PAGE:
I grew up outside of town on a small but comfortable 3 acre piece of land. I was very used to hearing the coyotes every night, having complete silence from cars and people after 10pm, and having no light at night aside from that of the moon and stars. We had pine trees in our yard and fields on 2 sides. I spent weekends at my dad's. He lived at a lake in a wooded area. My brother and I spent our childhood exploring nature, riding bikes, crawling around in fields and playing in the dirt.<br><br>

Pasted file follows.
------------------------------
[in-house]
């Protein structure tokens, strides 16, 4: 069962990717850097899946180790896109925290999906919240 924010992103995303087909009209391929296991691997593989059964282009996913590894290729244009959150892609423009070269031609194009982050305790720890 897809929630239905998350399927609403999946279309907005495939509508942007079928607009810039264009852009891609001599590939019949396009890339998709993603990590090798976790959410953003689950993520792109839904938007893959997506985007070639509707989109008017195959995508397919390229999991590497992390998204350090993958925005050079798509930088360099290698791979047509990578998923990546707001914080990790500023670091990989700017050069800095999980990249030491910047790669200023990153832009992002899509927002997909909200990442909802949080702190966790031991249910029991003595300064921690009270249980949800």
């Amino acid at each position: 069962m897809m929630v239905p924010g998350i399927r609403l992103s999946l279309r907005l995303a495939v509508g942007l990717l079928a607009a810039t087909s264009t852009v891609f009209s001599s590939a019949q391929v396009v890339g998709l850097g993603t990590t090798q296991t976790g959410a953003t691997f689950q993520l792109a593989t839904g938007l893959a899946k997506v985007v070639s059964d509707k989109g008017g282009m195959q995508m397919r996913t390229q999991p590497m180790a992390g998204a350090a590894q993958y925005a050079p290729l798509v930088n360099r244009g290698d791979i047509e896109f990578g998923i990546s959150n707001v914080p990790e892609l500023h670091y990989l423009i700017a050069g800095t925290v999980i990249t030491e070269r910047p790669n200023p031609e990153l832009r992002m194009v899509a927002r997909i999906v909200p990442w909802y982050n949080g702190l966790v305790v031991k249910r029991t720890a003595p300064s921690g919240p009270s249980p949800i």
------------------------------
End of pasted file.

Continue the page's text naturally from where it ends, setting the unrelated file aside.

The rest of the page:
I guess I took it all for granted as I noticed myself wanting to live in town. I wanted to be near people and have a "community". My husband and I bought a house on a city lot in a quiet neighborhood. Although it is quiet by town standards it was a lot for me to get used to. Never dark at night, you can always hear someone talking when you go outside, you can hear people outside even when you are inside with the windows closed, sirens at odd hours, cars driving by frequently, no privacy from your neighbors, lots of noise, less wild animals, less space to roam alone, etc, etc.<br><br>